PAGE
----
Sam Morris and Mona Shield Payne/Las Vegas Sun
Thursday, July 26, 2012 | 2 a.m.
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Unlimited corporate campaign spending and billionaires with a desire to influence national politics have dominated the election narrative this year — thanks to a Supreme Court decision giving them carte blanche to do so.
But in Nevada, there’s another source of outside money that’s also changing the landscape of campaign finance: that coming from individuals.
More and more non-Nevadans are opening their wallets and writing checks to Silver State candidates, a trend that suggests that elections for federal office in Nevada are becoming a more nationalized affair.
“There’s just more money in politics, regardless of the race,” political science professor Eric Herzik said. “So the idea that Nevada is ever going to go back to smaller, more personalized campaigns is just not going to happen.”
Nevada set records in 2010 for the level of outside interest in a state campaign when incumbent Senate Majority Leader Harry Reid faced off against Tea Party-supported Sharron Angle in the closest-watched Senate race of the election. The money each took in reflected that: More than 80 percent of each candidates’ itemized individual contributions came from people residing outside of Nevada.
Nevada’s Senate candidates are nowhere near matching that record in 2012. But outside contributions are generally trending upward.
In 2000, when John Ensign first won the open seat currently being contested, 19 percent of his contributions came from out-of-state donors. When he was re-elected in 2006, 37 percent of his itemized individual contributions came from outside the state.
Now, as Sen. Dean Heller and Rep. Shelley Berkley vie for the seat, more than half of their combined individual contributions are coming from outside donors.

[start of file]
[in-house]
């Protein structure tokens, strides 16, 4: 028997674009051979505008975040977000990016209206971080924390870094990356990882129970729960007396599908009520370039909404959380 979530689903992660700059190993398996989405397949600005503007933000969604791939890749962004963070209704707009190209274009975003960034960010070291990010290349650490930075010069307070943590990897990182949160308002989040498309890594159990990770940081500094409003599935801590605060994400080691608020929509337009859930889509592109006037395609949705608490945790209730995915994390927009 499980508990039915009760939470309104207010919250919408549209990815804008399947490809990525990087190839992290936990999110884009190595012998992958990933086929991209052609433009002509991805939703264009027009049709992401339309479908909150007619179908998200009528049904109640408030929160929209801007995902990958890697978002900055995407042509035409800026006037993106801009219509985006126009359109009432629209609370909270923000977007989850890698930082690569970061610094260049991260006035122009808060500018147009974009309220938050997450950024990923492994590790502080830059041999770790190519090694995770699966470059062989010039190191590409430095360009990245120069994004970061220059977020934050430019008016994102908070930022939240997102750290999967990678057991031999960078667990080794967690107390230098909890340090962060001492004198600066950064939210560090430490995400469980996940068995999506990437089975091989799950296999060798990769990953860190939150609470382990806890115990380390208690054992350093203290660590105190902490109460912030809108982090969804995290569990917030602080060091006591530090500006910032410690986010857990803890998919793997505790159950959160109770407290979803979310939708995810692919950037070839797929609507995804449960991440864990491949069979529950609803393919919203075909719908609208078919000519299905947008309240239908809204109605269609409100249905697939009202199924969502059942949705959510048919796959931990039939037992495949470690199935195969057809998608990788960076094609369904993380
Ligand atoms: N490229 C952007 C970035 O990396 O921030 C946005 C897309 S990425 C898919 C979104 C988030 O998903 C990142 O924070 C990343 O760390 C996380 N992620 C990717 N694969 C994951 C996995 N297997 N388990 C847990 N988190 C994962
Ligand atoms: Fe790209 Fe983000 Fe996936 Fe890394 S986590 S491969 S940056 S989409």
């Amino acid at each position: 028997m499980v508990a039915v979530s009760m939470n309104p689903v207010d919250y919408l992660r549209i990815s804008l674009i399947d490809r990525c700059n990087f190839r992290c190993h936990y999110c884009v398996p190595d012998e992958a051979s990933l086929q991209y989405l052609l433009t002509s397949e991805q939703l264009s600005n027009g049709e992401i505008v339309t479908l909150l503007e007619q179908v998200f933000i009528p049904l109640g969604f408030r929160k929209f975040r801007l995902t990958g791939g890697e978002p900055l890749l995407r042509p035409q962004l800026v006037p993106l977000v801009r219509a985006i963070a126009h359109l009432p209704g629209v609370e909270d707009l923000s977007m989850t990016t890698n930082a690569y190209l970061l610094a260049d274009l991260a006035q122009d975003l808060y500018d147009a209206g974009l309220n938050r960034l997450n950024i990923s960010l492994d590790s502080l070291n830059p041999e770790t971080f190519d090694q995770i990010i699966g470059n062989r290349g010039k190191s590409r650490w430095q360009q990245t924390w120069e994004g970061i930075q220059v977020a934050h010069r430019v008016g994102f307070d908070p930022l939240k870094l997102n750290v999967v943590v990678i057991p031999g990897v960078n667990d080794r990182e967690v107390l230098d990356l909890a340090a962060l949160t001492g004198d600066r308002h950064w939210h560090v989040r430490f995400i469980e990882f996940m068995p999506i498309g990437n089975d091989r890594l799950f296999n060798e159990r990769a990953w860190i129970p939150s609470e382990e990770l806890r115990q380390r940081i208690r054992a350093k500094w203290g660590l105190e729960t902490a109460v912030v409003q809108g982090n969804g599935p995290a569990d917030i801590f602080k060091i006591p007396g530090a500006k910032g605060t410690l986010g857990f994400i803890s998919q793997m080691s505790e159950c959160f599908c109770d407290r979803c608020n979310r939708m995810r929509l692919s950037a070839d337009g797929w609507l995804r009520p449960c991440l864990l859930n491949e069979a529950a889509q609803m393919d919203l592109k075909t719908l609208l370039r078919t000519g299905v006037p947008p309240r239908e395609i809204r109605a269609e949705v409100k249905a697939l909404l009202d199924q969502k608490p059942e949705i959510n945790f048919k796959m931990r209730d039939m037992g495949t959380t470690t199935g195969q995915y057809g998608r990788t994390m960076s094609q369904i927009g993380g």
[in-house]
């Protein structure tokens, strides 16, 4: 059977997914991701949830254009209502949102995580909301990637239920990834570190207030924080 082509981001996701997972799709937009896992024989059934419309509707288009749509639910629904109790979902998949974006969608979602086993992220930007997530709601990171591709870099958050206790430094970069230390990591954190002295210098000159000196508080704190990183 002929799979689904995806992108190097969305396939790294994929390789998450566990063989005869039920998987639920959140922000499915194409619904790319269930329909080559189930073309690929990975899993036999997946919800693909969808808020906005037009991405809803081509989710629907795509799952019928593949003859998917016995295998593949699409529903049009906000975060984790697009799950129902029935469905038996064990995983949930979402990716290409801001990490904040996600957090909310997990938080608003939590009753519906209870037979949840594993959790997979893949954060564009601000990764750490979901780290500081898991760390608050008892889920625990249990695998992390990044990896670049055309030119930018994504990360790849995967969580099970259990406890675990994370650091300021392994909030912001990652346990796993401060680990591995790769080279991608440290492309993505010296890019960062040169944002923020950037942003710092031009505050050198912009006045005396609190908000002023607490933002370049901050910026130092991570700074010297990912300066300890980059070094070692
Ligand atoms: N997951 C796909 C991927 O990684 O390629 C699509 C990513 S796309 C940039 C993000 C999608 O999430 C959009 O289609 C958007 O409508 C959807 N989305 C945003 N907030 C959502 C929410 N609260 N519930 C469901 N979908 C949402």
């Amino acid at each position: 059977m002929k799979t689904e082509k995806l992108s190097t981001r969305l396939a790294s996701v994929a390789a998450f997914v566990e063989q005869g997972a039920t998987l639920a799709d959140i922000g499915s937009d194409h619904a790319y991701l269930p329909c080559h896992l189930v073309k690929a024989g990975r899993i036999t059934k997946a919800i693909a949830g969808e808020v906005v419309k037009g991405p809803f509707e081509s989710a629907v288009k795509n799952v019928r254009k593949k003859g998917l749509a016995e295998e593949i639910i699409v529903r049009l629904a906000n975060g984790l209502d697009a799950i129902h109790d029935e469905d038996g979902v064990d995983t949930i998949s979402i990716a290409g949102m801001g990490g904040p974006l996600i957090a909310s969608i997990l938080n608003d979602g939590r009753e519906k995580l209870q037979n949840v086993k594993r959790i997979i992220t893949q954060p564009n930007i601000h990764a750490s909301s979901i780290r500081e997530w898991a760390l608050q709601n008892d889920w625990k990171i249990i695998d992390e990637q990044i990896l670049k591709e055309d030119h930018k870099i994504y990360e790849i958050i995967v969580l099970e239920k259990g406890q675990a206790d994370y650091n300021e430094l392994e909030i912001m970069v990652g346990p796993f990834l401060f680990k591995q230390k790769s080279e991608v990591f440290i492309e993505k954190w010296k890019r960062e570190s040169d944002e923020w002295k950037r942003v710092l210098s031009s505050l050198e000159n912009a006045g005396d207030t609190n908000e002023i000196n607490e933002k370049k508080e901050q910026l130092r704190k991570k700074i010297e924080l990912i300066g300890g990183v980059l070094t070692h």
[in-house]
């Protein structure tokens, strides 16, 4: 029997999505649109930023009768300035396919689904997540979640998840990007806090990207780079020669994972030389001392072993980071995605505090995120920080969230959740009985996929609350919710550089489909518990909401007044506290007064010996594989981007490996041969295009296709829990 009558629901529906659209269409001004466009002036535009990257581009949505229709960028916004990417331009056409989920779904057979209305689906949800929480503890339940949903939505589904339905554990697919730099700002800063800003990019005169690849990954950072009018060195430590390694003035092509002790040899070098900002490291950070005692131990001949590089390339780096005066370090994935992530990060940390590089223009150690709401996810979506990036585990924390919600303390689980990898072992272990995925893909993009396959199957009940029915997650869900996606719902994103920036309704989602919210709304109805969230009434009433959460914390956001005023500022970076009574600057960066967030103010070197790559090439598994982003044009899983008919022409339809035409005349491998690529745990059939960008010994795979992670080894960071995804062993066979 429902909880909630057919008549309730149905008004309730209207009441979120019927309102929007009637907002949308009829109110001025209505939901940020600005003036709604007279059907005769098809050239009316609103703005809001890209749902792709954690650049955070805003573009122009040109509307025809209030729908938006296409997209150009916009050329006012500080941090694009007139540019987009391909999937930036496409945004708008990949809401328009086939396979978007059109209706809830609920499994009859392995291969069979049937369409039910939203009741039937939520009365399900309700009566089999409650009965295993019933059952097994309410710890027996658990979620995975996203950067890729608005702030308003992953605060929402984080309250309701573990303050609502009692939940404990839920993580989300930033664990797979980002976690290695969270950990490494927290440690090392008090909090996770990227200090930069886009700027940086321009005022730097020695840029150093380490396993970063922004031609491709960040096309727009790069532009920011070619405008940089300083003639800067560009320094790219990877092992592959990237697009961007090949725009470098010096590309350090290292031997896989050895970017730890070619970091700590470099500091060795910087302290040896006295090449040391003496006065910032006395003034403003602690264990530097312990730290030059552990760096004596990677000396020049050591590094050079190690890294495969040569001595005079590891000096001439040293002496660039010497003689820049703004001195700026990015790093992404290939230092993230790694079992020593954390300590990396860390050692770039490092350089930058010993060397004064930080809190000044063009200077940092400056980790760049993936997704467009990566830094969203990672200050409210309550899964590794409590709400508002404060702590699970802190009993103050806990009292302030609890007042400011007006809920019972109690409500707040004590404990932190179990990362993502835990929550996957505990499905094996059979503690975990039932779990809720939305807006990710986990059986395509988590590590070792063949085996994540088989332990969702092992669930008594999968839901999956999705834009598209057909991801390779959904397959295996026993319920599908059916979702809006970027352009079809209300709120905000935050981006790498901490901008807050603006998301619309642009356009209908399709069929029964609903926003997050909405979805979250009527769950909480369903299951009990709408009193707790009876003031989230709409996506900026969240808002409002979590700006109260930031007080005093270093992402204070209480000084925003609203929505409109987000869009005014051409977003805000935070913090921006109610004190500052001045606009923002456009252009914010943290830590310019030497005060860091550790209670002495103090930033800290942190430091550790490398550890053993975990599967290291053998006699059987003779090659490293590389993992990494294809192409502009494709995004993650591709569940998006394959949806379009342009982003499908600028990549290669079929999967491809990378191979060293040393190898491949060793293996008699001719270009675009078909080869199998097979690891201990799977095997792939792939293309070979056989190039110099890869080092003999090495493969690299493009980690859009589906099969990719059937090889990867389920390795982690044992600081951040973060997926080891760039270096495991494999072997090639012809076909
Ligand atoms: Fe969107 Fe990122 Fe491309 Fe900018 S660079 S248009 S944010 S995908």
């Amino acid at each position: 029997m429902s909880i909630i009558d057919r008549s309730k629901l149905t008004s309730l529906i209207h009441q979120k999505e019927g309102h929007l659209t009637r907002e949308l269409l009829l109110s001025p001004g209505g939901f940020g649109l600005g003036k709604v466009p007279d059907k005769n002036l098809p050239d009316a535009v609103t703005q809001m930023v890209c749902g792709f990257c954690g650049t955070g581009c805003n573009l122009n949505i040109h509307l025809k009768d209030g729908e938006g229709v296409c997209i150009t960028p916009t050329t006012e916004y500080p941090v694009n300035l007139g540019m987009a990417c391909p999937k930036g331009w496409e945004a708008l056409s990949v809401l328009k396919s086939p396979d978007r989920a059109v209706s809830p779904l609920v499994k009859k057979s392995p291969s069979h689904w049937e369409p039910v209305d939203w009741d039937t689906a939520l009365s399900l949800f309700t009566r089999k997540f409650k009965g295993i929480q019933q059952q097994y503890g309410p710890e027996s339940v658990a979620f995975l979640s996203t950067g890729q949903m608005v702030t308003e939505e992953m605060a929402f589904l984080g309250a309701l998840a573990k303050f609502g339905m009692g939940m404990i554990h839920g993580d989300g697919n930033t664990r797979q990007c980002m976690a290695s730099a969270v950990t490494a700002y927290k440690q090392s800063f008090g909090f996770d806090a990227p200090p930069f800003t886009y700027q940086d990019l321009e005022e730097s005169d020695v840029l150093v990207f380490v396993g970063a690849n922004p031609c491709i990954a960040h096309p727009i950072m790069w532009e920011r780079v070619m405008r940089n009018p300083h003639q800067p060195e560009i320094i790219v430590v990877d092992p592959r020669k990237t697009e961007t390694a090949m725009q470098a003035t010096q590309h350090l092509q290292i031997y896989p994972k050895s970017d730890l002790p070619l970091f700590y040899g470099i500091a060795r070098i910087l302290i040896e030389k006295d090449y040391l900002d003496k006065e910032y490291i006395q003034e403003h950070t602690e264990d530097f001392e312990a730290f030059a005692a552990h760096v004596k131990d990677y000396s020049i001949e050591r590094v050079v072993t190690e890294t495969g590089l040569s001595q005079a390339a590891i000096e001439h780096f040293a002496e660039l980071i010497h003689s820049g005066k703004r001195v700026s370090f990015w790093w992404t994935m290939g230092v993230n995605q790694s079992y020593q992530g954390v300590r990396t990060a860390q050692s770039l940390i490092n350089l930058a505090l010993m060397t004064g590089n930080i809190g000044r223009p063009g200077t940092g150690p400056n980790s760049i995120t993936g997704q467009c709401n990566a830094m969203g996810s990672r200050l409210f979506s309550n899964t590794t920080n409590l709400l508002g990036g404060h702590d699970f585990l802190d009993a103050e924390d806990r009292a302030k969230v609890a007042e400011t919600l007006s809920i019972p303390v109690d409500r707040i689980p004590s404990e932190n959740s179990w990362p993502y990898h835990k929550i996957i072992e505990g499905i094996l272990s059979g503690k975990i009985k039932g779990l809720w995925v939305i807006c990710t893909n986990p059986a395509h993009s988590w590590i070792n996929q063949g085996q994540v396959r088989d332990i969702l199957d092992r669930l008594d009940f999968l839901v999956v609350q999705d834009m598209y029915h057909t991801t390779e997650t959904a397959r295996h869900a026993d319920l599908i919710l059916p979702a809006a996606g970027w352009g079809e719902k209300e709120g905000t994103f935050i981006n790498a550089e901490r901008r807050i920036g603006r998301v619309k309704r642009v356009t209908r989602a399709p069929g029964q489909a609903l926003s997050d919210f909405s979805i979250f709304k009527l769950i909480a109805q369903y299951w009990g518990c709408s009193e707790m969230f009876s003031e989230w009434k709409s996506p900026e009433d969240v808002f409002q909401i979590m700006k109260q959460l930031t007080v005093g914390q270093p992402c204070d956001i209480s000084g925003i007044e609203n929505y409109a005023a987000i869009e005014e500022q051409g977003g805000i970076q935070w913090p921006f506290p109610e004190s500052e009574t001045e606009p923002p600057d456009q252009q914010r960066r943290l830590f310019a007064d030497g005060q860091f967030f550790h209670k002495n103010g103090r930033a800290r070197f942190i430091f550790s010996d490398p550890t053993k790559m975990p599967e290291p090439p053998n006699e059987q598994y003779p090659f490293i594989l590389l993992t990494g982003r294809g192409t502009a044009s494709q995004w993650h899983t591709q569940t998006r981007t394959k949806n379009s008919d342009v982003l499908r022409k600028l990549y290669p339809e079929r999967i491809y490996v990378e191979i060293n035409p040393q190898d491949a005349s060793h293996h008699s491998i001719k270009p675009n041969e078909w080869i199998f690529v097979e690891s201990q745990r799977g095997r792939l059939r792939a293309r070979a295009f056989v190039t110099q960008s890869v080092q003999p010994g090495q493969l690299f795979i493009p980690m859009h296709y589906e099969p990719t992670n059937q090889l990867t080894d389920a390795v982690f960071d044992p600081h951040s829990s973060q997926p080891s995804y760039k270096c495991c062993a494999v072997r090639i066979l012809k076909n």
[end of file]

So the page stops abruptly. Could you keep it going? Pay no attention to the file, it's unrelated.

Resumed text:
“When you have control of the chamber at stake, that nationalizes individual races more than it would otherwise,” said Norm Ornstein, a political expert at the American Enterprise Institute. “It’s happening all across the country.”
For example, in Missouri, which was the closest Senate contest in 2006, Sen. Claire McCaskill has already more than doubled her total share of out-of-state contributors from that cycle: Then, 23 percent of her donors came from out of state, compared with 52 percent of her donors today.
The universality of this trend has started to chip away at the idea that individual contributions from outside the state are a bad thing, Ornstein said. Candidates also justify accepting outside contributions because they need the money to defend themselves from “much bigger” super PACs and other groups spending in elections this year.
“Now, you need to protect yourself ... against unknown faceless anonymous sources that have the capacity to come in with three weeks left in an election, blindside you with a $10 million slime campaign,” Ornstein said. “So you’ve got to build a protective fund for all kinds of contingencies, and frankly, there aren’t very many candidates for statewide office in a small state who are going to be able to build the kind of fund they need without going outside.”
The Supreme Court’s Citizens’ United decision in 2010 allowed independent political action groups to raise funds to air ads and otherwise engage in direct campaign activities on behalf of a candidate free from contribution limits. As a result, 2012 is the first complete electoral cycle in which such groups have been able to flex their political muscle. So far, the most successful groups have supported Republicans.